FORT WORTH, Texas (SWBTS) – Ryan Stokes, assistant professor of Old Testament at Southwestern Baptist Theological Seminary, recently presented his research on early Jewish explanations of the origins of evil spirits to top scholars from around the world during the international meeting of the Society of Biblical Literature (SBL) in Amsterdam, July 22-26.
Completing his Ph.D. at Yale University, Stokes wrote his dissertation on early Jewish and Old Testament descriptions of Satan. Building upon such research during his presentation at the recent SBL meeting, Stokes described how Second-Temple Jewish literature explained the origins of evil spirits. In particular, he considered interpretations of Genesis recorded in two ancient Jewish texts, “The Book of Watchers” and “The Book of Jubilees,” as well as exorcism texts and the “Treatise of Two Spirits” found among the Dead Sea Scrolls.
According to Genesis 6, the “sons of God” have children by the “daughters of men.” In a recent interview, Stokes explained that some early Jews believed that the “sons of God” were angelic beings. The children they had by the “daughters of men” were giants, part angel and part human, who killed and sometimes ate people. As a result, God put these giants to death, but their spirits remained on earth as evil spirits. Contrary to popular belief today, Stokes said, these early Jewish writers did not think of evil spirits as fallen angels.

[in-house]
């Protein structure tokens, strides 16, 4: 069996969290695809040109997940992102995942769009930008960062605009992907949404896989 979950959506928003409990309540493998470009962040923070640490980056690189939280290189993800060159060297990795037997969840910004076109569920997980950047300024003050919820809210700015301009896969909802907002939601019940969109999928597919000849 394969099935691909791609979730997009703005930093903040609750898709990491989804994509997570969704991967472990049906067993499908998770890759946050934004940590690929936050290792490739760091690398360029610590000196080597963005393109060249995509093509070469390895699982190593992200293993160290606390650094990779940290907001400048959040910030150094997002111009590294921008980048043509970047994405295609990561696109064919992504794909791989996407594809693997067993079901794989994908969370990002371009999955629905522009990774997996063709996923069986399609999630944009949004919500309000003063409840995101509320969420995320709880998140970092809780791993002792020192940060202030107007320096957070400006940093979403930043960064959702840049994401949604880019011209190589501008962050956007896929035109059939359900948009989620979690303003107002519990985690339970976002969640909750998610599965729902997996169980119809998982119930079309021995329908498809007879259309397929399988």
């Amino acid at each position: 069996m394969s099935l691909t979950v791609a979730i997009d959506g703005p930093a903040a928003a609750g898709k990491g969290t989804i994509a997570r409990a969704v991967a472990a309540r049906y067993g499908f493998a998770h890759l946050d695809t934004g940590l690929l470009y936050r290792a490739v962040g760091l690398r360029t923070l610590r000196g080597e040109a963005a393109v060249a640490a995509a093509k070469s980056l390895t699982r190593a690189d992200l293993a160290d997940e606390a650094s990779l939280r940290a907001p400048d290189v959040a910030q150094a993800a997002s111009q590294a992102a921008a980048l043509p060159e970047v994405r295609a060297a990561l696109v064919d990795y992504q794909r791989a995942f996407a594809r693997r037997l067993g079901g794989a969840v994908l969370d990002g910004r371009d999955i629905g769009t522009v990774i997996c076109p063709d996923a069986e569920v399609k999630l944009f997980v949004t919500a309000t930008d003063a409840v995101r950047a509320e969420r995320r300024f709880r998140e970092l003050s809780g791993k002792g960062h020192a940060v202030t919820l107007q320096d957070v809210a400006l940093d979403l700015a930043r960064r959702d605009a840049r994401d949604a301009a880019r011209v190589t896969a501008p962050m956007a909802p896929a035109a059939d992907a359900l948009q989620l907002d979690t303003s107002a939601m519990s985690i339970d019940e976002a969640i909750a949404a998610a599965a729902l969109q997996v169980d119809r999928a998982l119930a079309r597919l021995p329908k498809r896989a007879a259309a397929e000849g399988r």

“Evil spirits in early Jewish literature are not fallen angels,” Stokes said. “For early Jews, they were the children of fallen angels. … In early Jewish literature, demons and evil spirits aren’t the same things either. Those are different things. So you have angels, you have fallen angels, you have evils spirits, and you have Satan. And these are all different categories of things.” Similarly, he explained that some early Jews distinguished between angels, cherubs and seraphs, which they also believed to be different creatures.
The SBL meeting, Stokes said, gave him the opportunity to interact with experts in his field from around the world, and he is currently collaborating with European scholars who were at the meeting on forthcoming research about Satan and evil spirits.
The meeting also introduced international scholars to Southwestern Seminary. According to David Allen, dean of the School of Theology at Southwestern, Stokes’ lecture exemplifies the seminary’s commitment to quality research.
“Dr. Stokes’ lecture at the international meeting of SBL displays something of the high caliber of professors we have at Southwestern and demonstrates our commitment to high standards in scholarship,” Allen said. “It is exciting for me to see how God has blessed Southwestern with such gifted and committed conservative theologians, who revere the Word of God and who are recognized for their scholarship by SBL and the academy. Dr. Stokes exemplifies in his personal, church, and academic life what we are about at Southwestern and illustrates why Southwestern is one of the leading conservative theological seminaries in the world.”
During the Joan & Andy Horner Lecture Series at Southwestern Seminary, Aug. 21, Stokes will describe how the Dead Sea Scrolls depict the origin of Satan. The lecture series accompanies the seminary’s Dead Sea Scrolls & the Bible exhibition. Stokes currently serves on a team of scholars who are studying the seminary’s Dead Sea Scroll fragments, which are now on display at the exhibition. To learn more about the exhibition or lecture series, or to buy tickets, visit